CO2 balance for wine

The fact check

If you are an occasional wine drinker, you know a lot of European wines. No wonder, since they are just around the corner and “local consumption” or “no food waste” are new societal trends. Because everyone wants to do something good for the planet and become as green as possible, but unfortunately, the omnipresent reputation of European wines, if you look at the wine lists of Swiss restaurateurs, doesn’t help either. This is because the CO2 emissions for the transport of these wines, from the producing country to Switzerland, are in some cases much higher than from South Africa, for example.

We at KapWeine have researched and put the facts on the table!

 

Europe versus overseas, respectively – cleaners versus underdogs 

 

But let’s start from the beginning and compare two real-life examples together. For Europe, one of the best-known wine regions in Spain, the«Ribera del Duero», is competing. This wine-growing region is located about 170 kilometres by car north of Madrid and about 1,500 kilometres by car from Zurich.

The challenger from overseas is in South Africa, to be more precise, from the well-known wine-growing region of «Stellenbosch». This is about 40 kilometres by car from Cape Town’s Transnet Port Terminals Administration and about 9,050 kilometres by air from Wädenswil/Zurich. The exact mileage of the cargo will be calculated together below.

 

What does a typical wine delivery look like?

A trader or importer (like KapWeine) orders its wines from abroad. The wine delivery must therefore be transported from A to B, whereby time, costs and CO2 balance should be within reasonable limits. According to today’s international logistics standards, a 75cl wine bottle comes in a 6-pack and is stacked as a Euro pallet, loaded in larger quantities in containers. Thus, most pallets are loaded with 480 or even 600 wines. Depending on the volume to be shipped, the optimum must find the maximum delivery quantity in a container. The aim is to use as much surface area and space as possible without exceeding the total weight of the permissible container weight.

Now you are probably wondering how many bottles of wine can fit in a container and where the limit is? But let’s not make life more complicated than it is and leave it at a simple calculation example with the following values.

One wine delivery equals:

  • 40″ container with 12.1 loading metres
  • 24.5 tons weight
  • approx. 26 Euro pallets
  • approx. 15’000 wine bottles à 75cl

 

Berechnung der Co2 Bilanz für beide Weingebiete

Thanks to modern tools, we are now very well able to calculate the Co2 values for a wide range of products. For example, in the food sector, we are increasingly seeing a Co2 traffic light that provides us with information about the conditions. Using the website carboncare.org, we will now contrast the two wine counterparts. Do you already have an idea who the winner will be?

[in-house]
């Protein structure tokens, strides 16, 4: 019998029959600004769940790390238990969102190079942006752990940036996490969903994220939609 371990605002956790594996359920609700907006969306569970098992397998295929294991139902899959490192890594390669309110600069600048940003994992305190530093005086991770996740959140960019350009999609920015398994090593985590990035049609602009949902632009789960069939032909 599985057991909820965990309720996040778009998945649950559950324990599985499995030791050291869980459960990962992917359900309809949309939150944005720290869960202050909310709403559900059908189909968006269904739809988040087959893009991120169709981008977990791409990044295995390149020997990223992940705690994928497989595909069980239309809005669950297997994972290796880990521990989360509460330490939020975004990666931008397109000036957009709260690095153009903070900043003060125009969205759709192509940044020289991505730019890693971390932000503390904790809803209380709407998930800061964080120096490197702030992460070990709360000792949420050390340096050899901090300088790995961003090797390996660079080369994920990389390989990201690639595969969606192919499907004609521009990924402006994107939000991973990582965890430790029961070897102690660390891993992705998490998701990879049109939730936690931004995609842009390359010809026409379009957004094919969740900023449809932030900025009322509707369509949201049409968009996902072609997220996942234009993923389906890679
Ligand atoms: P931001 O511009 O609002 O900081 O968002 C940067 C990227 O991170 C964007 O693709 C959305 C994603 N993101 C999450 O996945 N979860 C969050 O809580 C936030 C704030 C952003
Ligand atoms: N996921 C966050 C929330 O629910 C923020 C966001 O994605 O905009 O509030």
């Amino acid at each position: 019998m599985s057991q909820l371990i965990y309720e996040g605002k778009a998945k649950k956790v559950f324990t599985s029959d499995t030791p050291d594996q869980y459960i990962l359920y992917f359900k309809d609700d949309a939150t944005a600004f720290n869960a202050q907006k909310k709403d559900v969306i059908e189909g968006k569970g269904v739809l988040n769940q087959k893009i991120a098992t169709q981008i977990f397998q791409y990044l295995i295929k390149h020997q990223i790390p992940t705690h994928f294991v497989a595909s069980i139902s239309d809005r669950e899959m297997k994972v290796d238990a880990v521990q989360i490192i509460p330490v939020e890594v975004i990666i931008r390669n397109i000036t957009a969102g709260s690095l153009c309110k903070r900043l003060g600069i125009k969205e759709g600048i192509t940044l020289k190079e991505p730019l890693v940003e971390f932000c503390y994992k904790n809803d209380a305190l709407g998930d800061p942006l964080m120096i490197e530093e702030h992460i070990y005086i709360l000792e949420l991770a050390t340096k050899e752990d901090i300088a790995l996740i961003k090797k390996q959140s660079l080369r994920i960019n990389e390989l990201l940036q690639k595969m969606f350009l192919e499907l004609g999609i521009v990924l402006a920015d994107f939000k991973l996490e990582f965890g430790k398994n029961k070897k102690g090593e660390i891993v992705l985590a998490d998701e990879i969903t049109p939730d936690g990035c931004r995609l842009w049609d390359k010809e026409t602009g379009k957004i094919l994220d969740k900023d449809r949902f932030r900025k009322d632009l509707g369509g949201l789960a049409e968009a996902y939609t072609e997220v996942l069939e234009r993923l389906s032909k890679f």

Spain– Ribera del Duero

Starting with our Spanish wine-growing region «Ribera del Duero», a 40″ container with 24.5 tonnes is loaded onto a truck and transported to Zurich city. As can be seen on the following screenshot, the air distance of 1147.46 kilometres is used as a basis, whereby the Co2 emission values are a proud 1447.81 kg (TTW = Tank to Wheel), which refers to the vehicle, i.e. the lorry. However, we are interested in the value of 1759.86 kg (WTW = Well to Wheel), which means that all steps were also taken into account for the fuel extraction. 

Now we consider the missing car kilometres compared to the distance as the crow flies. In the beginning, we had calculated about 1’500 car-kilometres. Thus, 352.2 car-kilometres are still missing in the calculation. In a simple rule of three, we have to add 540.69 kg Co2 (WTW). Thus we arrive at a Co2 total of 2300.551 kg (WTW). This corresponds to 0.153 kg Co2 for a bottle of wine.

 

Ribera del Duero (Spain) - Zurich (Switzerland)

2300.551 kg CO2- Total (WTW)
0.153 kg CO2 pro 75cl Bottle wine

 
Spain-Switzerland KapWeine

Now this was the easy part of our comparison. I hope you all came along, because it gets a bit more complex.

South Africa– Stellenbosch

What was still easy to calculate by European standards is now more complicated because of the greater distance and the complex transport route. And for those who are now thinking that air-line kilometres were mentioned at the top of the article, we are not South American drug barons from the 80s who would dare to fly in the wines, let alone bear the costs. South Africa is already green, organic and sustainable in its production, and we are sticking to these values with CapeWine too! But let’s come back to the transport route and the Co2 balance. 

Our Stellenbosch container travels by truck the first 40 kilometres to the port in Capetown. This corresponds to 50.78kg (TTW) and 61.72kg (WTW).

C02-Stellenbosch-capetown KapWeine

The second transport route is from Cape Town via MSC container ship to Antwerp (Belgium) to the European cargo port. This corresponds to a distance of 11,378.13 sea kilometres and costs 1583.38 kg (TTW) or 1,745.06 (WTW). The crossing takes about three weeks.